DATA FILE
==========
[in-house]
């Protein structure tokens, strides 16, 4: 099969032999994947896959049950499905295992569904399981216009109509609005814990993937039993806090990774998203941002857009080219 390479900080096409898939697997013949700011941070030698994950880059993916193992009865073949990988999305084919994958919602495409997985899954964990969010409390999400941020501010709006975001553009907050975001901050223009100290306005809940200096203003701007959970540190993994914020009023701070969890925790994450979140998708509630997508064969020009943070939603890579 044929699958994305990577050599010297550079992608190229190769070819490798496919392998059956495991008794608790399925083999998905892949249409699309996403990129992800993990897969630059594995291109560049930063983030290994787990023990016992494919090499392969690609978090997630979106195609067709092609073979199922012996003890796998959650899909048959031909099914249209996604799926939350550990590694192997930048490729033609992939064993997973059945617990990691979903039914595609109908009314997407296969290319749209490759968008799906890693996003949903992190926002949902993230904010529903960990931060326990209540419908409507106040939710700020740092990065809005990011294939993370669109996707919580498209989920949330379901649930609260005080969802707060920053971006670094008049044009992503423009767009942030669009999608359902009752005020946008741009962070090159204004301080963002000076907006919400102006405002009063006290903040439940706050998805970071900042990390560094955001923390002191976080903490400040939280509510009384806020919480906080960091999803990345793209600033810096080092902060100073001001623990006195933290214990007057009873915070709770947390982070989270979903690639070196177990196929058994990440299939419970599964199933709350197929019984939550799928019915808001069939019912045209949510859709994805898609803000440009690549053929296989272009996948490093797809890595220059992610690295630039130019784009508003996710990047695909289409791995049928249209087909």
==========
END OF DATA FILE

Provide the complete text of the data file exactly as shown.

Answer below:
[in-house]
């Protein structure tokens, strides 16, 4: 099969032999994947896959049950499905295992569904399981216009109509609005814990993937039993806090990774998203941002857009080219 390479900080096409898939697997013949700011941070030698994950880059993916193992009865073949990988999305084919994958919602495409997985899954964990969010409390999400941020501010709006975001553009907050975001901050223009100290306005809940200096203003701007959970540190993994914020009023701070969890925790994450979140998708509630997508064969020009943070939603890579 044929699958994305990577050599010297550079992608190229190769070819490798496919392998059956495991008794608790399925083999998905892949249409699309996403990129992800993990897969630059594995291109560049930063983030290994787990023990016992494919090499392969690609978090997630979106195609067709092609073979199922012996003890796998959650899909048959031909099914249209996604799926939350550990590694192997930048490729033609992939064993997973059945617990990691979903039914595609109908009314997407296969290319749209490759968008799906890693996003949903992190926002949902993230904010529903960990931060326990209540419908409507106040939710700020740092990065809005990011294939993370669109996707919580498209989920949330379901649930609260005080969802707060920053971006670094008049044009992503423009767009942030669009999608359902009752005020946008741009962070090159204004301080963002000076907006919400102006405002009063006290903040439940706050998805970071900042990390560094955001923390002191976080903490400040939280509510009384806020919480906080960091999803990345793209600033810096080092902060100073001001623990006195933290214990007057009873915070709770947390982070989270979903690639070196177990196929058994990440299939419970599964199933709350197929019984939550799928019915808001069939019912045209949510859709994805898609803000440009690549053929296989272009996948490093797809890595220059992610690295630039130019784009508003996710990047695909289409791995049928249209087909």